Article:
I don’t love my dad. There was a time when I did, I suppose, but I don’t remember it. What I do remember is a constant discomfort around him, as if he were an inconvenient guest who had overstayed his welcome in our home. I never felt like I could be myself around him. If I was watching TV and he came into the living room, I would let him turn the channel and quietly leave, even if I really wanted to watch my show. I avoided the garage and the shed, both his territory. Even family camping trips felt odd, as if we (my mother, sisters, and I) were encroaching upon his domain.
My father was never cruel to us. He never hit or verbally abused any of us. Once, he compared my sisters and I to our much thinner, prettier cousins, which made me feel ugly and not worthy of love.
I don’t ever remember my parents showing affection to one another. That doesn’t mean that they didn’t. My memory is terrible, I will admit. Even though my life was relatively void of trauma until my miscarriage, I managed to block out quite a bit of my childhood. That said, I don’t remember my parents being very affectionate with one another, and I think that’s probably an accurate assessment. What I do remember is not arguments, but resentment. Lots of resentment.
My father resented having daughters. He made no effort to hide his disappointment about us not being boys. I guess it never occurred to him that he could teach girls to hunt, fish, and build things, just as well as boys.
That’s why it tore my heart a fresh wound to see his adult stepsons crying inconsolably at my father’s funeral. Having shed tears in mourning of my father’s emotional departure from my life, sporadically, yet fervently, over the preceding 10 years, I had none left to mourn his permanent, physical exit from my life.
My father had never taken an interest in me. He never attended a band concert or marching band performance (I played alto saxophone for 6 years), school play, science fair, or awards ceremony. Not a single one. I don’t remember having conversations with him about anything that was important or interesting to me. It’s no wonder I was struck dumb with how passionately his chosen sons mourned his passing. What had he given to them that he refused to give to us? That he couldn’t give to us? I couldn’t imagine that he was capable of having that kind of impact on someone.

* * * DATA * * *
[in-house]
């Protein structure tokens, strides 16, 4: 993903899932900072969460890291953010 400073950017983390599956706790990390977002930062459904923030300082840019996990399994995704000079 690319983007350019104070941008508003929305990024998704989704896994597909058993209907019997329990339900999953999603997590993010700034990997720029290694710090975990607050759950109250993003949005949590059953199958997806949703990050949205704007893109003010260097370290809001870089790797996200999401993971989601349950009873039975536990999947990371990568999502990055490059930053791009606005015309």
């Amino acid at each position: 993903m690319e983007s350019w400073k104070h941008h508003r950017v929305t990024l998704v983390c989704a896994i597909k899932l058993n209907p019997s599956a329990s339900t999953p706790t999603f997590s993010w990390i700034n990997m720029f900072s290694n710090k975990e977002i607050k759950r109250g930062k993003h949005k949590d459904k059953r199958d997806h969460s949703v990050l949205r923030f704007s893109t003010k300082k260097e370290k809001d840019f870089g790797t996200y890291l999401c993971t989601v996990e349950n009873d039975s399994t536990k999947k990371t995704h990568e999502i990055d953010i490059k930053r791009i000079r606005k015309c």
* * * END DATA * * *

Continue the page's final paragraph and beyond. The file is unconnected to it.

As I said, I had already cried all my tears for the father I never had. I had forgiven him and moved on. That’s the only reason that my father’s suicide at age 57 doesn’t even come close to competing with my miscarriage as the most horrible thing that’s ever happened to me. In fact, I don’t consider it a traumatic event in my life. It was a traumatic event in his life, in the lives of his wife and stepchildren. But not mine.
That sounds cold, I know. I know we’re supposed to love our parents unconditionally. We’re supposed to be sad when they die. I don’t believe that’s right. I struggled for years to try to build a relationship with him, only to be turned away time and again. For some reason, he didn’t have the capacity or the will to love me. I was tired of being hurt, tired of trying to love him, tired of punishing myself for not loving him. So, I stopped.
“They” often say that women marry their fathers. That thought used to terrify me to no end. In fact, for four years I dated a man who, apart from his college education and physical appearance, was the spitting image of my father. He withheld affection, yet I hung on for dear life. I’ll save the details for another post, but my point is that I came dangerously close to spending the rest of my (or his) life with a man exactly like my dad.
It sends a chill through my body any time I see in my husband even the tiniest speck of my father. It would kill me if my own children experienced the heartbreak of a father who doesn’t love them. I know that won’t happen, but the fear is still there.